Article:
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Face the Facts: Independent Candidate for Conn. Gov. Discusses the Race

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Independent candidate for governor Rob Hotaling joins Mike Hydeck and explains why he believes voters want another choice on the November ballot.

Mike Hydeck: Some background on this: Connecticut has nearly two dozen smaller political parties, a few of which usually qualified to be on the ballot. Among them, the Working Families Party, the Independent Party caucus, oftentimes the Green Party, sometimes others. These are ones you might have heard before. So if they don't have a clear candidate in their ranks, they often pick one of the major party candidates to endorse. And in 2018, that Independent Party caucus endorsed Republican Bob Stefanowski. This time around, though he didn't. And he's now filing a lawsuit over how that was decided. Joining me now is Rob Hotaling. He's the candidate who did get the endorsement.. He's a senior VP at Webster Bank, also a tech entrepreneur. He's been a member of both the Republican and Democratic parties in the past. Mr. Hotaling, welcome to Face the Facts.

Rob Hotaling: Thanks for having me, Mike.

Mike Hydeck: So here's your chance, why are you a better candidate than Bob Stefanowski to face off against the governor?

Rob Hotaling: I think that I have a very different background. I'm a proven problem solver across multiple industries, where I've clearly demonstrated results, high levels of accountability, transparency and problem solving. So I just have a fundamental different approach in execution than he does.

Mike Hydeck: Now, you're also a business owner like he was in business as well. Do you feel like you can deal with the economy and all levels of people in our state to try to make things better?

Rob Hotaling: Yes, especially I've been a leader at various levels. I've started several companies, my most most well known one is a gunshot detection company. I've had other small businesses. I've also worked in large corporate environments like I do now, responsible for systems that have billions of dollars of other people's money flowing through them. So I think I'm well qualified for the office.

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Mike Hydeck: So Bob Stefanowski is filing a lawsuit alleging that the voting process in the Independent caucus convention didn't follow the bylaws that night. What's your take on that?

Rob Hotaling: Well, that's not for me to speculate or weigh in on really. I didn't create the policies of the party. I am a member and I'm running my campaign, and I'm going to move forward towards the November 8th election. So really, what I think this fundamentally comes down to is more choice more, more voices. So the only thing different that would change is I'm not on the ballot. I think the will of the voters per some recent polls showed that the average Connecticut voter wants more choice on that November 8th ballot.

Mike Hydeck: What are your top three issues? Would you say? Are you concerned about the economy, are you concerned, about childcare, are you concerned about jobs? What would you choose as your top three elements?

Rob Hotaling: Our top three, really, it's still the jobs in business. So we understand that we're lower, close to the bottom of the nation in terms of business friendliness. So making things more efficient and friendly for businesses is our job number one. Second are the Independent Party and the unaffiliated, which is actually the largest voting bloc in the state. I would ask them to consider the Independent Party since you get more benefits, but they've made it clear electoral reform is a top issue for the party and the unaffiliated. That's the second issue. And then the third issue really is school reform. We feel that there's a lot of improvements that we could make in terms of money allocation, and improper disbursements and closing the achievement gap, which is one of the worst in the nation as well.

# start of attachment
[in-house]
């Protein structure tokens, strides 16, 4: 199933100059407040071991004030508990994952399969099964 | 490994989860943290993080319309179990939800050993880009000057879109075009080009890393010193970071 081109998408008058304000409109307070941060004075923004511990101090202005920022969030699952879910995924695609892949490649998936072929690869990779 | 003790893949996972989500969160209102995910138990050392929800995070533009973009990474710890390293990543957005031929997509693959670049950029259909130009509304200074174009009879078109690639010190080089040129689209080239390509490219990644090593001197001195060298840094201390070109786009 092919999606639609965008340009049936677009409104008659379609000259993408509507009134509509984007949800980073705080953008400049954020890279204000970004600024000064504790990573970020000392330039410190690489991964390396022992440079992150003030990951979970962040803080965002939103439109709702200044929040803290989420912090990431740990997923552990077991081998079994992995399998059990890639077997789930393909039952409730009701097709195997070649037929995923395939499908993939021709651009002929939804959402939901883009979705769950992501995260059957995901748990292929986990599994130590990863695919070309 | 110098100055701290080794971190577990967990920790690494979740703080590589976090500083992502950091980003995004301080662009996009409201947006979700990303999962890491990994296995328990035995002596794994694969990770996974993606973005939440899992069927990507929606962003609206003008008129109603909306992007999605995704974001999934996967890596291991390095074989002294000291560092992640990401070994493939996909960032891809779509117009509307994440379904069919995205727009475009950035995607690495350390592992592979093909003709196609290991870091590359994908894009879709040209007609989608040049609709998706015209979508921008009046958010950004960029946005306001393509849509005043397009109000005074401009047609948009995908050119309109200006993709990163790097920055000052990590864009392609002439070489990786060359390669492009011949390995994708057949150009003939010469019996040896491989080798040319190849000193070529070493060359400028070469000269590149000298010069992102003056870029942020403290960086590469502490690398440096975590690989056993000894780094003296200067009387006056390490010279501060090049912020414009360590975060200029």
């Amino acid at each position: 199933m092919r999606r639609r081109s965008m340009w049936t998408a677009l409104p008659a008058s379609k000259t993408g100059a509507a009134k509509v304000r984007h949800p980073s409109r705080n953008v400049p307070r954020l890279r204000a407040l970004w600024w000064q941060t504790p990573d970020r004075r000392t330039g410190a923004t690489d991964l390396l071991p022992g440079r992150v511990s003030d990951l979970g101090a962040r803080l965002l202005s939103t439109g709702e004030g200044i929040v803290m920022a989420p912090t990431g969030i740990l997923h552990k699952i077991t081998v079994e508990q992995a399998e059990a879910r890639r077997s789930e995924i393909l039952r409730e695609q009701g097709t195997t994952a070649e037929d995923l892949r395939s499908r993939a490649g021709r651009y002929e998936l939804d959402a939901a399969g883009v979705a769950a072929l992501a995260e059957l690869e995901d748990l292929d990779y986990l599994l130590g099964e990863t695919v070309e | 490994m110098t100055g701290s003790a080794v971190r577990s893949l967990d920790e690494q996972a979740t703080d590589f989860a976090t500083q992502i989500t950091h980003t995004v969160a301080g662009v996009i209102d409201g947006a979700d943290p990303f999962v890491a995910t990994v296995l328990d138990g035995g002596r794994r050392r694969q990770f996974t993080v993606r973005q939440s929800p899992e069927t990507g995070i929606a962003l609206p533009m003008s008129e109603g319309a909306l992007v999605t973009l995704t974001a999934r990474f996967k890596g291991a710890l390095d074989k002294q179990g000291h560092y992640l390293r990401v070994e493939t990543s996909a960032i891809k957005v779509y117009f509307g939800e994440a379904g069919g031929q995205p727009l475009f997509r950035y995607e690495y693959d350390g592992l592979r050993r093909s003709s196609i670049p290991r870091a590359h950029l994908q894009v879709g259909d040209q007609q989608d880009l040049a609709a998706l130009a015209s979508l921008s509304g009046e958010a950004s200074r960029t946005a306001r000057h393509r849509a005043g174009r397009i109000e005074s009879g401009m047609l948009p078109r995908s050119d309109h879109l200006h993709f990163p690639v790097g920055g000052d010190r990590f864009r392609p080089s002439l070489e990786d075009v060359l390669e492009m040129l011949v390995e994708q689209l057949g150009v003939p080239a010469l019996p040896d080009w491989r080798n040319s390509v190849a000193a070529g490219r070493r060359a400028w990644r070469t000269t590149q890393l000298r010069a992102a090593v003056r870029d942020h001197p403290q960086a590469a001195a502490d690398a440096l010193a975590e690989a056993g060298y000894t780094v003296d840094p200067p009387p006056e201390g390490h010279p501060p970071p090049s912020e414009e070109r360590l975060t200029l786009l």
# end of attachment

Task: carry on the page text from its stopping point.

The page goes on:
Mike Hydeck: And that's been for decades now. The political climate is so volatile across the country, in your opinion, what's it going to take for a smaller independent party to become more mainstream and get on the ballot in a regular basis?

Rob Hotaling: Well, first of all, I think this is a huge win, monumental, in terms of it's a David versus Goliath. And I'm glad that we actually won. And so really what people are yearning for is not a left, not a right, but a middle lane, which is what we represent the Independent Party and my campaign represent the middle, where we believe most people want a safe place in order to come together and make long lasting, real solutions.

Mike Hydeck: So where does your campaign go from here? Do you have to wait till the lawsuit is decided? How will that affect what you're doing now?

Rob Hotaling: It doesn't affect anything we're doing. We're going to proceed as if we're going to be on the ballot. We know. I'm pretty confident that the courts will side on the right side of history on this, and we're gonna do some fundraising, get more ads out there, get the name out there. But again, I would get the independent party brand out there. I think the affiliates need to consider this since they are the largest voting bloc in the state in terms of our party.

Mike Hydeck: Rob Hotaling, Independent Party candidate for governor, thanks so much for joining us on Face the Facts today.

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